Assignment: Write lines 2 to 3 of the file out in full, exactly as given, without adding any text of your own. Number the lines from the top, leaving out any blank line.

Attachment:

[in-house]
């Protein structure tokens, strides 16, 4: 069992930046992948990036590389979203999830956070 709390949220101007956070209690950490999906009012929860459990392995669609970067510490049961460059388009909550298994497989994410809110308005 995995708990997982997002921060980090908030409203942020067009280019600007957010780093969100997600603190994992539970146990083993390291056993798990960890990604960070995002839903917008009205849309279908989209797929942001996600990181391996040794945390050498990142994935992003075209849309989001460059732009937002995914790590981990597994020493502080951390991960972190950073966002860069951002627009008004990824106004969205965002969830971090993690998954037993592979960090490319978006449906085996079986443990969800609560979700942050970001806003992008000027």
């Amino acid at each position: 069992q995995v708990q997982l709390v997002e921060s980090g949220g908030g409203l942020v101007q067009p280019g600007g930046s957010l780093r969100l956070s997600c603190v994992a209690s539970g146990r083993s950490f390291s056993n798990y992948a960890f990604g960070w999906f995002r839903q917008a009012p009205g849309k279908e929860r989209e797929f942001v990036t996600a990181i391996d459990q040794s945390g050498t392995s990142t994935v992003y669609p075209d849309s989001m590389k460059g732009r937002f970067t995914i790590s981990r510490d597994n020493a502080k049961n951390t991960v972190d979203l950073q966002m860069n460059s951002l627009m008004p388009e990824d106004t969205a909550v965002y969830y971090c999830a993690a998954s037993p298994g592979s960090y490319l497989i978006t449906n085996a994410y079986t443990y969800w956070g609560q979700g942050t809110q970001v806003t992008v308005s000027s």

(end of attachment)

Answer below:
């Protein structure tokens, strides 16, 4: 069992930046992948990036590389979203999830956070 709390949220101007956070209690950490999906009012929860459990392995669609970067510490049961460059388009909550298994497989994410809110308005 995995708990997982997002921060980090908030409203942020067009280019600007957010780093969100997600603190994992539970146990083993390291056993798990960890990604960070995002839903917008009205849309279908989209797929942001996600990181391996040794945390050498990142994935992003075209849309989001460059732009937002995914790590981990597994020493502080951390991960972190950073966002860069951002627009008004990824106004969205965002969830971090993690998954037993592979960090490319978006449906085996079986443990969800609560979700942050970001806003992008000027």
């Amino acid at each position: 069992q995995v708990q997982l709390v997002e921060s980090g949220g908030g409203l942020v101007q067009p280019g600007g930046s957010l780093r969100l956070s997600c603190v994992a209690s539970g146990r083993s950490f390291s056993n798990y992948a960890f990604g960070w999906f995002r839903q917008a009012p009205g849309k279908e929860r989209e797929f942001v990036t996600a990181i391996d459990q040794s945390g050498t392995s990142t994935v992003y669609p075209d849309s989001m590389k460059g732009r937002f970067t995914i790590s981990r510490d597994n020493a502080k049961n951390t991960v972190d979203l950073q966002m860069n460059s951002l627009m008004p388009e990824d106004t969205a909550v965002y969830y971090c999830a993690a998954s037993p298994g592979s960090y490319l497989i978006t449906n085996a994410y079986t443990y969800w956070g609560q979700g942050t809110q970001v806003t992008v308005s000027s």